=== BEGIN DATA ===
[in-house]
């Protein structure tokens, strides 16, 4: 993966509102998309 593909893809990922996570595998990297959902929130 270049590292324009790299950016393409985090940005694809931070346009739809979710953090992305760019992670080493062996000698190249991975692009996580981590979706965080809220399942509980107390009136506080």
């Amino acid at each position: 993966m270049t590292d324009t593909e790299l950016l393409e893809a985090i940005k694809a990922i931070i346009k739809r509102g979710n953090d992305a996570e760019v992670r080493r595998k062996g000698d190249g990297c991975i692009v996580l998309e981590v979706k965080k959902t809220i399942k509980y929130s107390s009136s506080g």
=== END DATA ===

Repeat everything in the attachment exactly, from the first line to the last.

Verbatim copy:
[in-house]
């Protein structure tokens, strides 16, 4: 993966509102998309 593909893809990922996570595998990297959902929130 270049590292324009790299950016393409985090940005694809931070346009739809979710953090992305760019992670080493062996000698190249991975692009996580981590979706965080809220399942509980107390009136506080």
């Amino acid at each position: 993966m270049t590292d324009t593909e790299l950016l393409e893809a985090i940005k694809a990922i931070i346009k739809r509102g979710n953090d992305a996570e760019v992670r080493r595998k062996g000698d190249g990297c991975i692009v996580l998309e981590v979706k965080k959902t809220i399942k509980y929130s107390s009136s506080g």